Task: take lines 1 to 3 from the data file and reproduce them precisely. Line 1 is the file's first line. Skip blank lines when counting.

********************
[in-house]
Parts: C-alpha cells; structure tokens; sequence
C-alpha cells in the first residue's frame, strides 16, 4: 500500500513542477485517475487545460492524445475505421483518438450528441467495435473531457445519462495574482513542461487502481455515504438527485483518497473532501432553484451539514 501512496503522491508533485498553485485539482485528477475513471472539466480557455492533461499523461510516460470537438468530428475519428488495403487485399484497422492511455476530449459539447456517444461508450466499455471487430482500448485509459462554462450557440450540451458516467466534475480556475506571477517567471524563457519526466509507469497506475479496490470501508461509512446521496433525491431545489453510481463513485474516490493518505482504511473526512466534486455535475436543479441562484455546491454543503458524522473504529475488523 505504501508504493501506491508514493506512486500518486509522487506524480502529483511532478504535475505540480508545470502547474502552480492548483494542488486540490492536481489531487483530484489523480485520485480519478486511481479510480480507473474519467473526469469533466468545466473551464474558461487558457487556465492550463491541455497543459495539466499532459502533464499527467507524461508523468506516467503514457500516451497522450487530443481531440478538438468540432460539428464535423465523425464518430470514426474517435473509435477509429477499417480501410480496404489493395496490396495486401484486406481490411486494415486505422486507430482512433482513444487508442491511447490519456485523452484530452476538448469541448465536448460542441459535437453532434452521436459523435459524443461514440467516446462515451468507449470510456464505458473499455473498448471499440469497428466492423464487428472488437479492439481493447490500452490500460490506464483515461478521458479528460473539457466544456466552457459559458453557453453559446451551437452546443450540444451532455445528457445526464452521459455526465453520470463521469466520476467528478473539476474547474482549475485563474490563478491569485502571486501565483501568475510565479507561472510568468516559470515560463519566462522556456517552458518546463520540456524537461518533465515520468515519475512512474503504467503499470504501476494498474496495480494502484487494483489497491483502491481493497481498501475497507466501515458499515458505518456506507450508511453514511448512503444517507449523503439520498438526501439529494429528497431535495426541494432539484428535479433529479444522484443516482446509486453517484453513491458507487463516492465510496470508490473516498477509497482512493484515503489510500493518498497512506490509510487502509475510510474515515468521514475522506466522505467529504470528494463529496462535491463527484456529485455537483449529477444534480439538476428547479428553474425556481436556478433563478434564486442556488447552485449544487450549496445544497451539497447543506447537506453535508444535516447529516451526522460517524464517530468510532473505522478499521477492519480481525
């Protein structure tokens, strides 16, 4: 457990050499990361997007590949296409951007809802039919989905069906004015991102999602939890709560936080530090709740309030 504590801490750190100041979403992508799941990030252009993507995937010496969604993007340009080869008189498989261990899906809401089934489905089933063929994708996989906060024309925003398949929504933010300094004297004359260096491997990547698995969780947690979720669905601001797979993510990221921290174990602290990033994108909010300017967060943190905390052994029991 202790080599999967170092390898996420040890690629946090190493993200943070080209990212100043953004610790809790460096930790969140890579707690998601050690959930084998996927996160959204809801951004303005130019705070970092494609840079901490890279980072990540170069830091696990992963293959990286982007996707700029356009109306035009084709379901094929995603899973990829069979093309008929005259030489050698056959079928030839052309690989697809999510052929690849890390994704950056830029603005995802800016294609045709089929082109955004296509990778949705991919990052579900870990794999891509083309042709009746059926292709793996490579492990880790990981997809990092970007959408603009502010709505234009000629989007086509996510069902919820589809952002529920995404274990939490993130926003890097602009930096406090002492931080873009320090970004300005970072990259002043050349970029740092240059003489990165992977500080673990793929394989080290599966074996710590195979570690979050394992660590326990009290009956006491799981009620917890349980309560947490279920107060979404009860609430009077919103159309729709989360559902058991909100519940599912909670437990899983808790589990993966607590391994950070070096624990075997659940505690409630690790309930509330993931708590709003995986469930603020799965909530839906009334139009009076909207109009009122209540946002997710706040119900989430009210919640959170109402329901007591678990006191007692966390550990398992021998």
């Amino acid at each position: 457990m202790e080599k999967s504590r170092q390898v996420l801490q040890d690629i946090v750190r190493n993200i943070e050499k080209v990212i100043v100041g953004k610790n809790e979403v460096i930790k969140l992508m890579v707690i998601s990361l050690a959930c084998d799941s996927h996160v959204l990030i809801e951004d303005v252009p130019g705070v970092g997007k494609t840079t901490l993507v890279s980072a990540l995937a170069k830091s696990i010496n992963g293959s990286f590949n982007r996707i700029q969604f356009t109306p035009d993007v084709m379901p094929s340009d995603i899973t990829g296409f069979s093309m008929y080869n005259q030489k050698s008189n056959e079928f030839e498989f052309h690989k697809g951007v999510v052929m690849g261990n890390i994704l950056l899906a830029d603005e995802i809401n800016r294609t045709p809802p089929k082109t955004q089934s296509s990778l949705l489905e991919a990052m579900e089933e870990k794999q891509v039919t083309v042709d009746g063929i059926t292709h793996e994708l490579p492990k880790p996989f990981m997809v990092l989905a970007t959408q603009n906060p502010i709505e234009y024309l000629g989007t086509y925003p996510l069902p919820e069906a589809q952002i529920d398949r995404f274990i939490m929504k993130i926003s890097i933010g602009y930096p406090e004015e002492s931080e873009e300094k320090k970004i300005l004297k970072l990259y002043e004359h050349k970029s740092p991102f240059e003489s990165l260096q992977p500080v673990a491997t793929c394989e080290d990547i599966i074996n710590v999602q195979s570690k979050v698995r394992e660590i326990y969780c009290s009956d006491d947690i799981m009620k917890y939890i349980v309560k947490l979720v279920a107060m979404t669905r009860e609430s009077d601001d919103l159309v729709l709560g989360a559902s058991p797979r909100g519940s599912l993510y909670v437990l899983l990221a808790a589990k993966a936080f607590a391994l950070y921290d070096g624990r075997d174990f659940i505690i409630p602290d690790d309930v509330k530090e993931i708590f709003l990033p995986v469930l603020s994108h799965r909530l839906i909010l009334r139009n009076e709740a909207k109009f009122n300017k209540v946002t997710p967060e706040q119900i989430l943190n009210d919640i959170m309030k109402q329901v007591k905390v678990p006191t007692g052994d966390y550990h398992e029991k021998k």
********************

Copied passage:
[in-house]
Parts: C-alpha cells; structure tokens; sequence
C-alpha cells in the first residue's frame, strides 16, 4: 500500500513542477485517475487545460492524445475505421483518438450528441467495435473531457445519462495574482513542461487502481455515504438527485483518497473532501432553484451539514 501512496503522491508533485498553485485539482485528477475513471472539466480557455492533461499523461510516460470537438468530428475519428488495403487485399484497422492511455476530449459539447456517444461508450466499455471487430482500448485509459462554462450557440450540451458516467466534475480556475506571477517567471524563457519526466509507469497506475479496490470501508461509512446521496433525491431545489453510481463513485474516490493518505482504511473526512466534486455535475436543479441562484455546491454543503458524522473504529475488523 505504501508504493501506491508514493506512486500518486509522487506524480502529483511532478504535475505540480508545470502547474502552480492548483494542488486540490492536481489531487483530484489523480485520485480519478486511481479510480480507473474519467473526469469533466468545466473551464474558461487558457487556465492550463491541455497543459495539466499532459502533464499527467507524461508523468506516467503514457500516451497522450487530443481531440478538438468540432460539428464535423465523425464518430470514426474517435473509435477509429477499417480501410480496404489493395496490396495486401484486406481490411486494415486505422486507430482512433482513444487508442491511447490519456485523452484530452476538448469541448465536448460542441459535437453532434452521436459523435459524443461514440467516446462515451468507449470510456464505458473499455473498448471499440469497428466492423464487428472488437479492439481493447490500452490500460490506464483515461478521458479528460473539457466544456466552457459559458453557453453559446451551437452546443450540444451532455445528457445526464452521459455526465453520470463521469466520476467528478473539476474547474482549475485563474490563478491569485502571486501565483501568475510565479507561472510568468516559470515560463519566462522556456517552458518546463520540456524537461518533465515520468515519475512512474503504467503499470504501476494498474496495480494502484487494483489497491483502491481493497481498501475497507466501515458499515458505518456506507450508511453514511448512503444517507449523503439520498438526501439529494429528497431535495426541494432539484428535479433529479444522484443516482446509486453517484453513491458507487463516492465510496470508490473516498477509497482512493484515503489510500493518498497512506490509510487502509475510510474515515468521514475522506466522505467529504470528494463529496462535491463527484456529485455537483449529477444534480439538476428547479428553474425556481436556478433563478434564486442556488447552485449544487450549496445544497451539497447543506447537506453535508444535516447529516451526522460517524464517530468510532473505522478499521477492519480481525